Dems counting cards on health care; Oberstar shows his poker face

WASHINGTON, D.C. — Jim Oberstar has his poker face on.

“As Jim moved up the seniority ladder, he learned that there are some times you clearly announce how you’re going to vote and some times you play your cards closer to the vest,” said spokesman John Schadl. “He’s holding out to get the best deal for Minnesota.”

The cards he’s holding show how Oberstar will ultimately vote on compromise health legislation — the Senate’s health care bill, followed by a legislative “fix” bill, a broad outline of which was released by the White House last week.

Oberstar wants what most in the Minnesota delegation want, more favorable provider reimbursement rates from federal insurance programs like Medicare.

“If you commit yourself one way or the other, it takes you out of the debate as the final negotiations are going forward.”

It’s important to note that Oberstar did back the House health care bill, which contained far more restrictive language on abortions than is in the Senate’s bill. That amendment was seen as key to attracting the support of pro-life Democrats like Oberstar.

“Jim has concerns about the [abortion] language in the Senate bill, again there are a number of concerns that he’d want to see addressed one way or the other,” Schadl said.

Schadl said Oberstar would like to see health reform passed by Easter, but added “we’re going to make sure that if we pass it we pass it right — we’re not going to rush something through just to meet a deadline.”

The fight for votes is intense. Democrats need 216 votes to pass a bill. There are only 216 Democrats in Congress who voted for the House’s health care bill last time, and every Republican is openly opposed to the legislation. 

Winning votes from Democrats who opposed the House’s bill won’t be easy either. Rep. Collin Peterson, the only Minnesota Democrat to oppose the House health care bill, plans to vote no on the new version as well.

Speaker Nancy Pelosi, in a press conference today, told reporters she believes she’ll get the votes to pass a health reform bill.

“I feel very confident that the up or down vote on the majority rule proposal that will come to the House will satisfy Members’ concerns about the Senate bill,” Pelosi said.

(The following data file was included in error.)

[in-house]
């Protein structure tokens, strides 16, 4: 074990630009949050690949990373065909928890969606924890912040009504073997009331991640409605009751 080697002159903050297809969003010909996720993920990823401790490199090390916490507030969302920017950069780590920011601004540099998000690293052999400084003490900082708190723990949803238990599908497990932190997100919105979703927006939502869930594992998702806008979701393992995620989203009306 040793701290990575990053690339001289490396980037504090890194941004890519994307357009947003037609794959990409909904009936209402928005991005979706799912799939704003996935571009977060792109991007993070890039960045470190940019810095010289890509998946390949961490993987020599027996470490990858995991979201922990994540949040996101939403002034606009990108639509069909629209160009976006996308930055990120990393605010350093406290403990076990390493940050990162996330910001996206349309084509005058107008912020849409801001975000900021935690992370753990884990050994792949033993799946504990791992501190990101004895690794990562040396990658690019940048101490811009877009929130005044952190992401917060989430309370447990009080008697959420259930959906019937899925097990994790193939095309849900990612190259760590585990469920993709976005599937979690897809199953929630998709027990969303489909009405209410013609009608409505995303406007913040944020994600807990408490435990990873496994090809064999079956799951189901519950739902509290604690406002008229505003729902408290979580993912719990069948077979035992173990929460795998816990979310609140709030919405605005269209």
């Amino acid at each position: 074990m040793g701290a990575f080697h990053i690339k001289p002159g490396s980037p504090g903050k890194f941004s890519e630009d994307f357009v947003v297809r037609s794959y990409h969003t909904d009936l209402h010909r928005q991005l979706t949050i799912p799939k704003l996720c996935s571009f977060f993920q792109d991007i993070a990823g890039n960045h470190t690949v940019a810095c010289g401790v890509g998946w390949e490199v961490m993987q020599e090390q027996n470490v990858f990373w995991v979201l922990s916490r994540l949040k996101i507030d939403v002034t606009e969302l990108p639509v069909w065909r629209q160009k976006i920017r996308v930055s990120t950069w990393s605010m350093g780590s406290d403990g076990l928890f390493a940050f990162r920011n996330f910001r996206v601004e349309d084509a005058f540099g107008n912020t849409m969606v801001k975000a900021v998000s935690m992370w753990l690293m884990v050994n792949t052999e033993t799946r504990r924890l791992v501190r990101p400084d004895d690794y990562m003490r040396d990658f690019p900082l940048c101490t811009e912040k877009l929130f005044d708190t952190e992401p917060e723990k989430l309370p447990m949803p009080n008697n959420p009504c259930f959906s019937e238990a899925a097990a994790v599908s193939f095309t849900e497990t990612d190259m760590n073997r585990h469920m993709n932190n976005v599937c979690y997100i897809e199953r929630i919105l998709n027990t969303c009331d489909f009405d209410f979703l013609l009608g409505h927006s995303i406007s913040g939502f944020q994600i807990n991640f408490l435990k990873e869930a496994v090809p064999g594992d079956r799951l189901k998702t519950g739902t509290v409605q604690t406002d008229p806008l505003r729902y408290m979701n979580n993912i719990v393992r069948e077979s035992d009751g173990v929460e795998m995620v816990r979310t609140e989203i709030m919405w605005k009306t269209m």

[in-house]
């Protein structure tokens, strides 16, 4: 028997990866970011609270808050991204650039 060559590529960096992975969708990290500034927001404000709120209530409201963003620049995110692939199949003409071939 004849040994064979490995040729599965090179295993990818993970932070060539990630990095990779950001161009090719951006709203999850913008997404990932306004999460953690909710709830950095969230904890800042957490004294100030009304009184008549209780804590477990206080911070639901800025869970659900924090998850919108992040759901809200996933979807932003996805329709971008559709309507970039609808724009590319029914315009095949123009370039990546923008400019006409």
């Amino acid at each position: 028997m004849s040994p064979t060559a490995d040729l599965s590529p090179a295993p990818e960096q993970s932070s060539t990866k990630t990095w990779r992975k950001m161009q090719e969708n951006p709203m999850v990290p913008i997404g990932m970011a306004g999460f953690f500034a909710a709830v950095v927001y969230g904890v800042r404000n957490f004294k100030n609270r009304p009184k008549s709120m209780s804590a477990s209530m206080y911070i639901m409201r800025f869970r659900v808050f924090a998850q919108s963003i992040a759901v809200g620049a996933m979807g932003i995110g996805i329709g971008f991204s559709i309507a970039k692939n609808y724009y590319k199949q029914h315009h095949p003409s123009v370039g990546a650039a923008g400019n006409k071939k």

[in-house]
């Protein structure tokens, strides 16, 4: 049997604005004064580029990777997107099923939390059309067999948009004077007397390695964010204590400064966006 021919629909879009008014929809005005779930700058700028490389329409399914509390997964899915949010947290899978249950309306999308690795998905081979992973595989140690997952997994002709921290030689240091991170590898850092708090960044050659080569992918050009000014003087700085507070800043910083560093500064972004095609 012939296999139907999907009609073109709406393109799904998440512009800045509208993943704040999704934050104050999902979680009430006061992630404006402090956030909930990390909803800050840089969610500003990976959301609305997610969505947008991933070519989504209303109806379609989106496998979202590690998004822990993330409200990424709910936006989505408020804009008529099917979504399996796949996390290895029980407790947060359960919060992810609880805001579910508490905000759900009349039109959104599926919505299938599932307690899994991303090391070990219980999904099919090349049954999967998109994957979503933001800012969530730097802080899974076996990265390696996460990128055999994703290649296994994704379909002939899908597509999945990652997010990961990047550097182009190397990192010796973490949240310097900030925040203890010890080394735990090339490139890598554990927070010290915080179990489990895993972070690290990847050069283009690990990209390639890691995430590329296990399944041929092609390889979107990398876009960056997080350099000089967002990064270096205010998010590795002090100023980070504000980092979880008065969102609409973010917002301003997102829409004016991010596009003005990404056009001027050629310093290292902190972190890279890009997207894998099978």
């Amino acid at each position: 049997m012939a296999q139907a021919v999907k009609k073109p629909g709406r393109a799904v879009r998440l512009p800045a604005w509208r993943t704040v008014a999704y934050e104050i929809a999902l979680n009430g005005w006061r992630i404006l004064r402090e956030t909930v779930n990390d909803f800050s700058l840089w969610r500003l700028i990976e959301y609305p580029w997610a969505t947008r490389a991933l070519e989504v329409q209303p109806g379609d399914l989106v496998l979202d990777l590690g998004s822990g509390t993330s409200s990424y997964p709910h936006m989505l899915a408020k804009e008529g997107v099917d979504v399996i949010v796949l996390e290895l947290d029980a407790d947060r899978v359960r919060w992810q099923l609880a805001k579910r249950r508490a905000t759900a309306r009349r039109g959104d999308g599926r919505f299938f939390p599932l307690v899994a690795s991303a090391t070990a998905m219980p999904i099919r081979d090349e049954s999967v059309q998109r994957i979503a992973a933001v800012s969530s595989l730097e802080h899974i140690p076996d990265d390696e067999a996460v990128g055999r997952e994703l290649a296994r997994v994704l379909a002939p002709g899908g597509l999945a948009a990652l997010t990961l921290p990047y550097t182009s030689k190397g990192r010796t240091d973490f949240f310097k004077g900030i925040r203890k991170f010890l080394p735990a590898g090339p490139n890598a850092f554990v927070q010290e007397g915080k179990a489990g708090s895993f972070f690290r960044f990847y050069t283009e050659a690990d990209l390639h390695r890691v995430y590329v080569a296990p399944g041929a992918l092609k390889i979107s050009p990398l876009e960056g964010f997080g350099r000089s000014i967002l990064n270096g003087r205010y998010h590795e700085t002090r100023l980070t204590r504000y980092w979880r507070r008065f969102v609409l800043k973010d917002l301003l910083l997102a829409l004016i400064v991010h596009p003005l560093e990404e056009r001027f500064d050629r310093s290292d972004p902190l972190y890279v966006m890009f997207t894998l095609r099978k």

House Minority Leader John Boehner isn’t so sure about that.

“How many Democrats are going to side with the speaker over their constituents?” asked Boehner. “My point here is, this debate is far from over. Republicans are going to continue to stand with the American people against this job- killing massive government takeover of our health-care system.”

Comments (2)

  1. Submitted by Sandra Bacus on 03/04/2010 - 06:32 pm.

    You must be listening to the Republicans’ polls. If people are asked factual questions about health care you hear a resounding “YES” I am for it. I’ve been the subjet of a Republican pollster asking loaded questions. If you don’t investigate the facts and get the true story, the Republicans fear tatics rule. It is too bad the media partakes in publishing the Republicans lies about health care and legislating. They say we should not pass a bill we can’t pay for, look back at the Bush presidency, the Republicans are the reason there isn’t any money to pay our way. They made the problem and now sit on their hands.

    When health care passes and people find out what it is about the Republicans will be in trouble.

    Our country doesn’t want to watch people in third world countries die because of not having health care, but here at home not many seem to care.

    Greed and fear seem to riding high. It is easy to stop a bill why do Repulicans want to stop democracy – just vote.

  2. Submitted by Clare LaFond on 03/05/2010 - 10:34 am.

    Our elected representatives need to understand that, upon taking the job, they must wear the hat of not only their constituents but also of all Americans.

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